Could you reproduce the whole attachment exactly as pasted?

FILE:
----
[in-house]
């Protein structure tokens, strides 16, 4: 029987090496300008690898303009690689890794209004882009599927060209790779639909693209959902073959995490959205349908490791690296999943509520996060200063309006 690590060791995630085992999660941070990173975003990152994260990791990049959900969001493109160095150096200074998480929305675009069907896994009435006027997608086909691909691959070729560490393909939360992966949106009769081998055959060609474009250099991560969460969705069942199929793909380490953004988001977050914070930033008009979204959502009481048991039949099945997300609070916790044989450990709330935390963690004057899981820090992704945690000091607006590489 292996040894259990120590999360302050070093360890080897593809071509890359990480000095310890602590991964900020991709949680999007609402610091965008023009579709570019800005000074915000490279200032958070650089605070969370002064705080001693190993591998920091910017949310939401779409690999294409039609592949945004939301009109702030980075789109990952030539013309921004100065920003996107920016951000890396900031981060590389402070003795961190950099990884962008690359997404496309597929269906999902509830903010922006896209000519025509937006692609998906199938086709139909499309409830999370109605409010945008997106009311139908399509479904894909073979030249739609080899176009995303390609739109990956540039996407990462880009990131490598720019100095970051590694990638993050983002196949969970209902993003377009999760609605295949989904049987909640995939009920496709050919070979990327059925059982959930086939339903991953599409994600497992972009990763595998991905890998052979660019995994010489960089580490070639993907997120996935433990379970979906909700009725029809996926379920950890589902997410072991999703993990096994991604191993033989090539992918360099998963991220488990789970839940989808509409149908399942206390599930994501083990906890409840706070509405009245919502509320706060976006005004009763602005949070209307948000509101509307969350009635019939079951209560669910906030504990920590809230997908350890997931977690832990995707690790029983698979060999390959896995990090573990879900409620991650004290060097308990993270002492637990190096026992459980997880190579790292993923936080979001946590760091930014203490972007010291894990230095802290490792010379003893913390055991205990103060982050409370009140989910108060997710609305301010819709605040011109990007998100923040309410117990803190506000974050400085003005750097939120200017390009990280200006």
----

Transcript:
[in-house]
């Protein structure tokens, strides 16, 4: 029987090496300008690898303009690689890794209004882009599927060209790779639909693209959902073959995490959205349908490791690296999943509520996060200063309006 690590060791995630085992999660941070990173975003990152994260990791990049959900969001493109160095150096200074998480929305675009069907896994009435006027997608086909691909691959070729560490393909939360992966949106009769081998055959060609474009250099991560969460969705069942199929793909380490953004988001977050914070930033008009979204959502009481048991039949099945997300609070916790044989450990709330935390963690004057899981820090992704945690000091607006590489 292996040894259990120590999360302050070093360890080897593809071509890359990480000095310890602590991964900020991709949680999007609402610091965008023009579709570019800005000074915000490279200032958070650089605070969370002064705080001693190993591998920091910017949310939401779409690999294409039609592949945004939301009109702030980075789109990952030539013309921004100065920003996107920016951000890396900031981060590389402070003795961190950099990884962008690359997404496309597929269906999902509830903010922006896209000519025509937006692609998906199938086709139909499309409830999370109605409010945008997106009311139908399509479904894909073979030249739609080899176009995303390609739109990956540039996407990462880009990131490598720019100095970051590694990638993050983002196949969970209902993003377009999760609605295949989904049987909640995939009920496709050919070979990327059925059982959930086939339903991953599409994600497992972009990763595998991905890998052979660019995994010489960089580490070639993907997120996935433990379970979906909700009725029809996926379920950890589902997410072991999703993990096994991604191993033989090539992918360099998963991220488990789970839940989808509409149908399942206390599930994501083990906890409840706070509405009245919502509320706060976006005004009763602005949070209307948000509101509307969350009635019939079951209560669910906030504990920590809230997908350890997931977690832990995707690790029983698979060999390959896995990090573990879900409620991650004290060097308990993270002492637990190096026992459980997880190579790292993923936080979001946590760091930014203490972007010291894990230095802290490792010379003893913390055991205990103060982050409370009140989910108060997710609305301010819709605040011109990007998100923040309410117990803190506000974050400085003005750097939120200017390009990280200006």